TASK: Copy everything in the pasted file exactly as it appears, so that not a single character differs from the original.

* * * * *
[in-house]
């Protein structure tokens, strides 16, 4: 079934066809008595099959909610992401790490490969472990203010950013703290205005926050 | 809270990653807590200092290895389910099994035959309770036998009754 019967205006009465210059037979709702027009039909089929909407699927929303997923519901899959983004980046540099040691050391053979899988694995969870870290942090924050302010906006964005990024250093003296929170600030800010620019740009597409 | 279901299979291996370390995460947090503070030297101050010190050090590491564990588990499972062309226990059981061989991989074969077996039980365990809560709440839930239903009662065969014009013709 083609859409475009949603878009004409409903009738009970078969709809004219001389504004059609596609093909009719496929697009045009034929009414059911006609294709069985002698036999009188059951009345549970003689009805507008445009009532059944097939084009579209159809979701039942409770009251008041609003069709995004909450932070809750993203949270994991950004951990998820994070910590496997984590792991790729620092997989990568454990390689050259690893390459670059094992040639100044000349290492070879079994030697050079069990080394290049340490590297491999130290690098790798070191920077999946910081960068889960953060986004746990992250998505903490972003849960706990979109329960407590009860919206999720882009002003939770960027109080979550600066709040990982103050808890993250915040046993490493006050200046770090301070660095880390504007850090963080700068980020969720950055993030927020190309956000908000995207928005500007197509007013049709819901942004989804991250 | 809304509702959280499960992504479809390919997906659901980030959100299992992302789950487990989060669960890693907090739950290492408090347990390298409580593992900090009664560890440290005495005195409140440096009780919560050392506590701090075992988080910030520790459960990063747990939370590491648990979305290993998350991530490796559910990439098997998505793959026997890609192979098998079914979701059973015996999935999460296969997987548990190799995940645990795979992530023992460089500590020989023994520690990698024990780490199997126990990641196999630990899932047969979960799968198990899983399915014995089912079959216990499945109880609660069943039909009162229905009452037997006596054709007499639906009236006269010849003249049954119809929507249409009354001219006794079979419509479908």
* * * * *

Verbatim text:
[in-house]
């Protein structure tokens, strides 16, 4: 079934066809008595099959909610992401790490490969472990203010950013703290205005926050 | 809270990653807590200092290895389910099994035959309770036998009754 019967205006009465210059037979709702027009039909089929909407699927929303997923519901899959983004980046540099040691050391053979899988694995969870870290942090924050302010906006964005990024250093003296929170600030800010620019740009597409 | 279901299979291996370390995460947090503070030297101050010190050090590491564990588990499972062309226990059981061989991989074969077996039980365990809560709440839930239903009662065969014009013709 083609859409475009949603878009004409409903009738009970078969709809004219001389504004059609596609093909009719496929697009045009034929009414059911006609294709069985002698036999009188059951009345549970003689009805507008445009009532059944097939084009579209159809979701039942409770009251008041609003069709995004909450932070809750993203949270994991950004951990998820994070910590496997984590792991790729620092997989990568454990390689050259690893390459670059094992040639100044000349290492070879079994030697050079069990080394290049340490590297491999130290690098790798070191920077999946910081960068889960953060986004746990992250998505903490972003849960706990979109329960407590009860919206999720882009002003939770960027109080979550600066709040990982103050808890993250915040046993490493006050200046770090301070660095880390504007850090963080700068980020969720950055993030927020190309956000908000995207928005500007197509007013049709819901942004989804991250 | 809304509702959280499960992504479809390919997906659901980030959100299992992302789950487990989060669960890693907090739950290492408090347990390298409580593992900090009664560890440290005495005195409140440096009780919560050392506590701090075992988080910030520790459960990063747990939370590491648990979305290993998350991530490796559910990439098997998505793959026997890609192979098998079914979701059973015996999935999460296969997987548990190799995940645990795979992530023992460089500590020989023994520690990698024990780490199997126990990641196999630990899932047969979960799968198990899983399915014995089912079959216990499945109880609660069943039909009162229905009452037997006596054709007499639906009236006269010849003249049954119809929507249409009354001219006794079979419509479908």